********** 185454 pool allocations have failed **********

 Shared Commit:        123289 (    493156 Kb)
 Special Pool:              0 (         0 Kb)
 Shared Process:       101937 (    407748 Kb)
 PagedPool Commit:      33850 (    135400 Kb)
 Driver Commit:          1697 (      6788 Kb)
 Committed pages:     1159581 (   4638324 Kb)
 Commit limit:        2283111 (   9132444 Kb)

[...]

 Session ID 1 @ af925000:
 Paged Pool Usage:       16868K

 *** 371034 Pool Allocation Failures ***

 Commit Usage:           17960K

 Session ID 2 @ af927000:
 Paged Pool Usage:        2856K
 Commit Usage:            3860K

[...]

The exploration of session 1 processes shows Process Factory pattern (5,000 launched processes) with explorer.exe ran amok:

1: kd> !sprocess 1
Dumping Session 1

_MM_SESSION_SPACE af925000
_MMSESSION        af925d80
PROCESS 87db34a0  SessionId: 1  Cid: 4a68    Peb: 7ffd4000  ParentCid: 01b8
    DirBase: cffb6d20  ObjectTable: e6084268  HandleCount: 11677.
    Image: csrss.exe

PROCESS 86083020  SessionId: 1  Cid: 4560    Peb: 7ffde000  ParentCid: 2978
    DirBase: cffb6f40  ObjectTable: e6c41410  HandleCount:  79.
    Image: AnotherApp.exe

PROCESS 8607c020  SessionId: 1  Cid: 44c8    Peb: 7ffdc000  ParentCid: 4cf8
    DirBase: cffb7080  ObjectTable: e3c9fd38  HandleCount: 25407.
    Image: explorer.exe

[...]

PROCESS 85e94738  SessionId: 1  Cid: 4868    Peb: 7ffde000  ParentCid: 44c8
    DirBase: cffb7c00  ObjectTable: e7038840  HandleCount:  39.
    Image: application.exe

PROCESS 85e5c020  SessionId: 1  Cid: 4668    Peb: 7ffd4000  ParentCid: 4a50
    DirBase: cffb7de0  ObjectTable: e11891d0  HandleCount: 172.
    Image: application.exe

PROCESS 85e51578  SessionId: 1  Cid: 4c9c    Peb: 7ffde000  ParentCid: 44c8
    DirBase: cffb7e40  ObjectTable: e2ee0070  HandleCount:  39.
    Image: application.exe

[...]

PROCESS 85c81020  SessionId: 1  Cid: 53a4    Peb: 7ffd7000  ParentCid: 44c8
    DirBase: cffb89c0  ObjectTable: e6d2f600  HandleCount:  39.
    Image: application.exe

PROCESS 85c6fb18  SessionId: 1  Cid: 53a8    Peb: 7ffd7000  ParentCid: 44c8
    DirBase: cffb89e0  ObjectTable: e54df078  HandleCount:  39.
    Image: application.exe

PROCESS 85c60020  SessionId: 1  Cid: 53bc    Peb: 7ffdf000  ParentCid: 44c8
    DirBase: cffb8a40  ObjectTable: e1214e90  HandleCount:  39.
    Image: application.exe

[...]

We can also see the very big number of handles in both csrss.exe and explorer.exe. If we look at one of 5,000 application.exe processes we would see that it is a GUI application and this explains session pool exhaustion:

1: kd> !process 85c60020 1f
PROCESS 85c60020  SessionId: 1  Cid: 53bc    Peb: 7ffdf000  ParentCid: 44c8
    DirBase: cffb8a40  ObjectTable: e1214e90  HandleCount:  39.
    Image: application.exe
    VadRoot 85c97450 Vads 80 Clone 0 Private 173. Modified 159. Locked 0.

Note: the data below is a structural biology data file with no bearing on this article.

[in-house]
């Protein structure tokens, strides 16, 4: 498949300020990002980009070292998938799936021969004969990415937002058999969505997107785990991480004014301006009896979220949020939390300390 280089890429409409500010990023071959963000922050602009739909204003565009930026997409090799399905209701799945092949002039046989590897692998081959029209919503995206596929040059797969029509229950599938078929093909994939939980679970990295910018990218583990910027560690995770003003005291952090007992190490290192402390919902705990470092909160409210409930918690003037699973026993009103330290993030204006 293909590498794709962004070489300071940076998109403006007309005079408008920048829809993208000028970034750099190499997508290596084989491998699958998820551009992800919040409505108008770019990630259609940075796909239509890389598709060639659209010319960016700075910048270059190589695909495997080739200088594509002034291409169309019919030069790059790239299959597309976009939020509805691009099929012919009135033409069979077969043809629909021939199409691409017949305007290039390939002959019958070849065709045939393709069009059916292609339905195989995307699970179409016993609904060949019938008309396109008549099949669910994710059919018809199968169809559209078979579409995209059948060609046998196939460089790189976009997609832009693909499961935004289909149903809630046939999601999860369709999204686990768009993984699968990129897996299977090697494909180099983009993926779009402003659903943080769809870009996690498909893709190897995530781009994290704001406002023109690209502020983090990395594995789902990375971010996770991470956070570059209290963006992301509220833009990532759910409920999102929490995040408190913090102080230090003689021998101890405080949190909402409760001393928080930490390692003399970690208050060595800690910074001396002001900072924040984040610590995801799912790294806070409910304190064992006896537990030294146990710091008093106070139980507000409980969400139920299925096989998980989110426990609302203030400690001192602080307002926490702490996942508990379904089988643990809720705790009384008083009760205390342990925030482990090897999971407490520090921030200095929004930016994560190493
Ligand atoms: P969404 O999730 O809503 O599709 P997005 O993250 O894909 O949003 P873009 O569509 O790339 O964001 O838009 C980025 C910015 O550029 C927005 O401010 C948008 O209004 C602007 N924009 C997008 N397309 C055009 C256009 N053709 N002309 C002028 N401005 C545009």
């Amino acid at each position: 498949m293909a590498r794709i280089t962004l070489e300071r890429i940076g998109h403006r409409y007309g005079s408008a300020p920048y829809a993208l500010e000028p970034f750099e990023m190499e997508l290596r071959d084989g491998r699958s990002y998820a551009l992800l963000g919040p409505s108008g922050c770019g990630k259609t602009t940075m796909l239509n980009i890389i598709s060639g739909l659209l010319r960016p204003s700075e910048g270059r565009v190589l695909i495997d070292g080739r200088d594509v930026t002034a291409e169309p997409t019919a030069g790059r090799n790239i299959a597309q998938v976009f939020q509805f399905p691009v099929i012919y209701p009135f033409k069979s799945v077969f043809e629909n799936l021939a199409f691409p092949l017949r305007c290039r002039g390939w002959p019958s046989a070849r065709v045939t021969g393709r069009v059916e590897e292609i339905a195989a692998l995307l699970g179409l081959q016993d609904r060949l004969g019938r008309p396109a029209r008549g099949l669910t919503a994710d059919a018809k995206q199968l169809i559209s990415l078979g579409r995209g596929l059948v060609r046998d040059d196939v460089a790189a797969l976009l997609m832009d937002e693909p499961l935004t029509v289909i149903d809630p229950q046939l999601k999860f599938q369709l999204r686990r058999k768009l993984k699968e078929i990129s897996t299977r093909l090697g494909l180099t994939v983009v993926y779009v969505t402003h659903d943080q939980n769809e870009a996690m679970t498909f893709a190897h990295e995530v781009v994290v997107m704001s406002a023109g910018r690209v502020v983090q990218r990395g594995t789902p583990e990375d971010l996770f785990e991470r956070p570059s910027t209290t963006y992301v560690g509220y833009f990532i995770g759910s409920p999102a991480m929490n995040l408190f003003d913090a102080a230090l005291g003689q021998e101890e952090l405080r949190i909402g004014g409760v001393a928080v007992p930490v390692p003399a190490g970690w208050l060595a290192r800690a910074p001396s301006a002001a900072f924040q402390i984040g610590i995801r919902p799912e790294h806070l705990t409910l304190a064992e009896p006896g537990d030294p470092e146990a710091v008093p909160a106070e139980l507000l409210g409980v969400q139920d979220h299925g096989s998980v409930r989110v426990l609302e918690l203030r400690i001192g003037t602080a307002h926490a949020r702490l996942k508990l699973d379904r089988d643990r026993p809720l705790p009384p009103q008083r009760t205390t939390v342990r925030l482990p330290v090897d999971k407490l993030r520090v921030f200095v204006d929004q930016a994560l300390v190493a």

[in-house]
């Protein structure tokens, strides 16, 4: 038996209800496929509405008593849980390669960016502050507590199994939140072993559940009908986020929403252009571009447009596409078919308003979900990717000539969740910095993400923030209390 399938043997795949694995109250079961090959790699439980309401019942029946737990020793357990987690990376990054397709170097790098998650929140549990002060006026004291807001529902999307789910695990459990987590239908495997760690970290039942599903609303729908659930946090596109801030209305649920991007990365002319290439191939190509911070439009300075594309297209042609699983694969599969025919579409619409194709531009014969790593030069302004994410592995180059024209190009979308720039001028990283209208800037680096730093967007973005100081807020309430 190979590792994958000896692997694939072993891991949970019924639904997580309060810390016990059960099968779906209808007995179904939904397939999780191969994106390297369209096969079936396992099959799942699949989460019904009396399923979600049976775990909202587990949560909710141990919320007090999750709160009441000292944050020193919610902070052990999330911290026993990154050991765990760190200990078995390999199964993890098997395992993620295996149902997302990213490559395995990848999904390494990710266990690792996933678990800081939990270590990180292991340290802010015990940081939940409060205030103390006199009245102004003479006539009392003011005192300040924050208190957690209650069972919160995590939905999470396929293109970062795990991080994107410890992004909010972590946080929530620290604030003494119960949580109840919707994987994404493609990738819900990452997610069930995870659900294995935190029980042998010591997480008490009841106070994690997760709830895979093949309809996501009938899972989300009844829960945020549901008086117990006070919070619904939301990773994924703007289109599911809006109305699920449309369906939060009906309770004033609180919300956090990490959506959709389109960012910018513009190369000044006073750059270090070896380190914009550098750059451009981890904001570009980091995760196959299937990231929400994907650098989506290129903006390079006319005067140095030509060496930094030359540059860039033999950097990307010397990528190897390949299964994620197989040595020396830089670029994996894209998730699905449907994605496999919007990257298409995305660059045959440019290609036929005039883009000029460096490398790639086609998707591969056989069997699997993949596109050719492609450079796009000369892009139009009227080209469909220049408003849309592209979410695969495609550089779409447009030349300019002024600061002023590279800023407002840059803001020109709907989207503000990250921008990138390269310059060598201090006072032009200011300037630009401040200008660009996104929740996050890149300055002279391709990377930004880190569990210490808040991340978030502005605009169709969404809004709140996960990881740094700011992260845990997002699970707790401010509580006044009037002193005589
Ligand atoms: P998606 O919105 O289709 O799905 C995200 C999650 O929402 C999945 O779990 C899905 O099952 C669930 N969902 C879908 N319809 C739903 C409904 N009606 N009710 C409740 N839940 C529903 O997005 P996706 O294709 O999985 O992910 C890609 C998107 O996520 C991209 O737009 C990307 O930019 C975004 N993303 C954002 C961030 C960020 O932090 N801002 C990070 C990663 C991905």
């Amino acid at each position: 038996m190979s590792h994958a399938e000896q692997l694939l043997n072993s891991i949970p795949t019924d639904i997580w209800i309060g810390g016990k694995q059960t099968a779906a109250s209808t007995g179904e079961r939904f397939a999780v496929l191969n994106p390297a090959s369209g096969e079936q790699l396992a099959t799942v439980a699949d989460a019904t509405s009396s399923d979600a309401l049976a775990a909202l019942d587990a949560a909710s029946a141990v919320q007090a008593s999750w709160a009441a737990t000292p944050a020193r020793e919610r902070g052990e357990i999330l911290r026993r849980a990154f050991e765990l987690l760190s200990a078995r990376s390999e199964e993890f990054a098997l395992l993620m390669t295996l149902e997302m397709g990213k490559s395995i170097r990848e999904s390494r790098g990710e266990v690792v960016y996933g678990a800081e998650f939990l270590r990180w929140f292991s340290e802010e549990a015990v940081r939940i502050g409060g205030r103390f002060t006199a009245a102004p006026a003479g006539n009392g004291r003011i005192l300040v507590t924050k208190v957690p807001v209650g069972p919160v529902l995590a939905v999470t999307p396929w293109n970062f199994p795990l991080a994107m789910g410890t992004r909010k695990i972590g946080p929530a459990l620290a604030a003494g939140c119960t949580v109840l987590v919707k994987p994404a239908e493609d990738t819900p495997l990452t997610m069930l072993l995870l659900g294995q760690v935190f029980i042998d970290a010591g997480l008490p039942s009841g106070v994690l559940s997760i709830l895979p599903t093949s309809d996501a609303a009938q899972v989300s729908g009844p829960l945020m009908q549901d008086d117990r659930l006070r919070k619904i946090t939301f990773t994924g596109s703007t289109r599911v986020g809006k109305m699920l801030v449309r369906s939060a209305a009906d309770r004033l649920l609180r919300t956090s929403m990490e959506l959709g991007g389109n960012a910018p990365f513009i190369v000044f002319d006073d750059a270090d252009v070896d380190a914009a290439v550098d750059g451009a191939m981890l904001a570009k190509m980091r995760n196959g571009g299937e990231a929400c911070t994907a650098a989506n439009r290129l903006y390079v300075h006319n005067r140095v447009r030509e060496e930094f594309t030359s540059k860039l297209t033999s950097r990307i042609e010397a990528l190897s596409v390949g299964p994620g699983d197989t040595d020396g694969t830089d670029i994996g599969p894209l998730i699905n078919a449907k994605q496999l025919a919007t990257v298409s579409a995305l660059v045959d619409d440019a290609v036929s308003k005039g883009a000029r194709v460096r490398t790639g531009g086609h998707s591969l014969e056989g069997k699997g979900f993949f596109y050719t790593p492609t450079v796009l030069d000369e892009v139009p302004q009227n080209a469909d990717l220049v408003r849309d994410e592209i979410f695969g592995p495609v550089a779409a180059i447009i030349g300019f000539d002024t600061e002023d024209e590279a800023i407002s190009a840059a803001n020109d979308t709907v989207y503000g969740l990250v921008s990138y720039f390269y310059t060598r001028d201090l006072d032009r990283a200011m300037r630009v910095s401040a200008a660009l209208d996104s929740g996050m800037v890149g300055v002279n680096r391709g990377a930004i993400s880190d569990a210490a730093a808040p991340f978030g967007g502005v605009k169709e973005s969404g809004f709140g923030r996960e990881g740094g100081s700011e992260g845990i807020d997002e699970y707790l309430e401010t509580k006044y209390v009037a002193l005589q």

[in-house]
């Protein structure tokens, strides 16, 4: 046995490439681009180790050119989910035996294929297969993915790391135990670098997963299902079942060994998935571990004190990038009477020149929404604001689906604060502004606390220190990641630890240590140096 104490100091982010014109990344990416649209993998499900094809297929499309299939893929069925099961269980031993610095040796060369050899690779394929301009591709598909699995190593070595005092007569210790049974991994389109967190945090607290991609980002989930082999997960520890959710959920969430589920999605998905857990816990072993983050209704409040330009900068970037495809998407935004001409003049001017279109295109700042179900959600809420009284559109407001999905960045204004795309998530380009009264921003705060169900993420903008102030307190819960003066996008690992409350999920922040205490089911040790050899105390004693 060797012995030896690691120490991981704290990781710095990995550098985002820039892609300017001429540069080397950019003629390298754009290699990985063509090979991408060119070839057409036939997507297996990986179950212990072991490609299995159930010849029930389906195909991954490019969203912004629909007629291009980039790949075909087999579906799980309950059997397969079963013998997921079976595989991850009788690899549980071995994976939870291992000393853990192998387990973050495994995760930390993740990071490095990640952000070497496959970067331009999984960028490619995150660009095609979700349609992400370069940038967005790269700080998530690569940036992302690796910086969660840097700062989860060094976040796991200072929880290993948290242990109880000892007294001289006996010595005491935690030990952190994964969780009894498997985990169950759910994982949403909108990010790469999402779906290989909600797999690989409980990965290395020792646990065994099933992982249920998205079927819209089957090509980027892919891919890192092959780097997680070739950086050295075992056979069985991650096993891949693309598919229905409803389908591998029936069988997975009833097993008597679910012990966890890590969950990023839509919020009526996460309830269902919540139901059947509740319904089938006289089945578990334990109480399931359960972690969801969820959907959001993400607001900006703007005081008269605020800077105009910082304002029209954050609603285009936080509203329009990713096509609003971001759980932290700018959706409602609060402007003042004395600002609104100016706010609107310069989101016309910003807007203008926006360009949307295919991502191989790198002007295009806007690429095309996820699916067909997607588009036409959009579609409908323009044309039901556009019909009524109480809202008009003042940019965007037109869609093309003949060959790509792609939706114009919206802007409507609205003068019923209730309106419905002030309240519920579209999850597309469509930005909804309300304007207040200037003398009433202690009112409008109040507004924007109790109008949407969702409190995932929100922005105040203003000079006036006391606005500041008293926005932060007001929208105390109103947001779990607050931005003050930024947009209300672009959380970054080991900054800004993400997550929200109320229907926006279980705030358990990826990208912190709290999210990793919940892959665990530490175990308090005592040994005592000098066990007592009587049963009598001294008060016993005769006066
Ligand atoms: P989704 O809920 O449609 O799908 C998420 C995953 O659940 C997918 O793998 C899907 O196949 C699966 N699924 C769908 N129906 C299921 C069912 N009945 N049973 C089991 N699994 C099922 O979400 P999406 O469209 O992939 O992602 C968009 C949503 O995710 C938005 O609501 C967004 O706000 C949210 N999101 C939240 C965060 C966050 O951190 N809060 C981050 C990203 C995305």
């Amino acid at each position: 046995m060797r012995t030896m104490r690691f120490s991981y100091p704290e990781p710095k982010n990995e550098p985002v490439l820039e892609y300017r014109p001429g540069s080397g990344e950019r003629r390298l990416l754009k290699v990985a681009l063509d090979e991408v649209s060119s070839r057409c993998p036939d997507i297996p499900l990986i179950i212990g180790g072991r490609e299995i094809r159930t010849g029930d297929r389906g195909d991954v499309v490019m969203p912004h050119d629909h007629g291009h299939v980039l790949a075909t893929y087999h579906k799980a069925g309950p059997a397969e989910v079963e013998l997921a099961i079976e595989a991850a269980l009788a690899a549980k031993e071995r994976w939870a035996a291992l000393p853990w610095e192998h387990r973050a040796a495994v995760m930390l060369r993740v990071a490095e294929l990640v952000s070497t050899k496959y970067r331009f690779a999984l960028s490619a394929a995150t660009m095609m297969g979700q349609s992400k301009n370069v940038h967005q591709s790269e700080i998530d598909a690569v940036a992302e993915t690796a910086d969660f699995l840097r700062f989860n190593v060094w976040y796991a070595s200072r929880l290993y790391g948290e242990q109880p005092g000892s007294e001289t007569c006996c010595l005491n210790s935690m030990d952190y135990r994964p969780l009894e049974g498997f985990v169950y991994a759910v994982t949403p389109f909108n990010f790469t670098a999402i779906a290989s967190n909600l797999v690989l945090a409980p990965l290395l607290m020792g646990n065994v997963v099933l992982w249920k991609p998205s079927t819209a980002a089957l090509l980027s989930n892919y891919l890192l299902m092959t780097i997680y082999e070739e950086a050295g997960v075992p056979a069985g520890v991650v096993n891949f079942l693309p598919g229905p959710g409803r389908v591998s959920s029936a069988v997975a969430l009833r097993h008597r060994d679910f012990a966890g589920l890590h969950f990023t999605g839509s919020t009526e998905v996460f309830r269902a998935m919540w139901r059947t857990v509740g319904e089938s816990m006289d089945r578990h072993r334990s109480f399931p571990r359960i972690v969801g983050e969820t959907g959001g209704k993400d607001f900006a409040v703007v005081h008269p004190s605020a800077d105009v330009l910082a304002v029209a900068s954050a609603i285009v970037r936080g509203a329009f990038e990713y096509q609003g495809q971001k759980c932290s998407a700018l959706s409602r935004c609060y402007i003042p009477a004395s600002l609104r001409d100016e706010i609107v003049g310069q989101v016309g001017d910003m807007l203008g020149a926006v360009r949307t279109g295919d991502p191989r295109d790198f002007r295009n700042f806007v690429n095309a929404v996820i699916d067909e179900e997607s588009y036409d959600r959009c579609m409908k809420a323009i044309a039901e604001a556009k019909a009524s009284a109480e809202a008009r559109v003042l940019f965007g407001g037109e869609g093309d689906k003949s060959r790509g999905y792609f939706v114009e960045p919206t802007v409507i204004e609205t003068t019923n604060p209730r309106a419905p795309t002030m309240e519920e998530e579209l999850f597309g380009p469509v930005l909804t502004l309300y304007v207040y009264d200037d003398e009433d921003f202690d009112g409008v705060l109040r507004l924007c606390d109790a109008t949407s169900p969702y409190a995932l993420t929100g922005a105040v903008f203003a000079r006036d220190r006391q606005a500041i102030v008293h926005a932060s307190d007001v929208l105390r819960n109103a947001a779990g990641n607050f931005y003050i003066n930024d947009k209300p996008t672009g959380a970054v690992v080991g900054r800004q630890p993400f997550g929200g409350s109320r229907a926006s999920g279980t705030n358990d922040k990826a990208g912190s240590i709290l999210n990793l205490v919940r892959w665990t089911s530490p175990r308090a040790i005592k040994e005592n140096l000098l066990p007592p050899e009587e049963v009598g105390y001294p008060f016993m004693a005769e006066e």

DeviceMap e3743340
    Token                             e2ead5e0
    ElapsedTime                       00:54:17.218
    UserTime                          00:00:00.015
    KernelTime                        00:00:00.000
    QuotaPoolUsage[PagedPool]         32460
    QuotaPoolUsage[NonPagedPool]      3200
    Working Set Sizes (now,min,max)  (30, 50, 345) (120KB, 200KB, 1380KB)
    PeakWorkingSetSize                778
    VirtualSize                       16 Mb
    PeakVirtualSize                   17 Mb
    PageFaultCount                    829
    MemoryPriority                    BACKGROUND
    BasePriority                      8
    CommitCharge                      212

THREAD 85c25db0  Cid 53bc.5470  Teb: 7ffde000 Win32Thread: bd1a18a8 WAIT: (Unknown) UserMode Non-Alertable
    85bbf2a8  SynchronizationEvent
Not impersonating
DeviceMap                 e3743340
Owning Process            85c60020       Image:         application.exe
Wait Start TickCount      1121133        Ticks: 206877 (0:00:53:52.453)
Context Switch Count      19355  NoStackSwap    LargeStack
UserTime                  00:00:00.015
KernelTime                00:00:00.000
Win32 Start Address application (0x00402a38)
Start Address kernel32!BaseProcessStartThunk (0x7c8217f8)
Stack Init ad2b8000 Current ad2b7b1c Base ad2b8000 Limit ad2b4000 Call 0
Priority 8 BasePriority 8 PriorityDecrement 0
ChildEBP RetAddr 
ad2b7b34 80833ec5 nt!KiSwapContext+0x26
ad2b7b60 80829bc0 nt!KiSwapThread+0x2e5
ad2b7ba8 bf89aacc nt!KeWaitForSingleObject+0x346
ad2b7c04 bf8c4816 win32k!xxxSleepThread+0×1be
ad2b7ca0 bf8a134f win32k!xxxInterSendMsgEx+0×798
ad2b7cec bf85ae3c win32k!xxxSendMessageTimeout+0×1f3
ad2b7d10 bf8c13dc win32k!xxxWrapSendMessage+0×1b
ad2b7d40 8088ad3c win32k!NtUserMessageCall+0×9d

ad2b7d40 7c9485ec nt!KiFastCallEntry+0xfc (TrapFrame @ ad2b7d64)
0012f814 00000000 ntdll!KiFastSystemCallRet

We also see extremely high executive resource contention and various signs of a busy system like the fact that all processors are busy and very high number of ready threads at normal priority (about 1,000):

1: kd> !locks
**** DUMP OF ALL RESOURCE OBJECTS ****

Resource @ DriverA (0xbae016a0)    Exclusively owned
    Contention Count = 277088870
    NumberOfExclusiveWaiters = 3591
     Threads: 83b46db0-01<*> << Too many exclusive waiters to list>>

1: kd> !running

System Processors ff (affinity mask)
  Idle Processors 0

     Prcb      Current   Next   
  0  ffdff120  86300b40            …………….
  1  f772f120  f77320a0  852fadb0  …………….
  2  f7737120  f773a0a0  861528d0  …………….
  3  f773f120  f77420a0  877a4020  …………….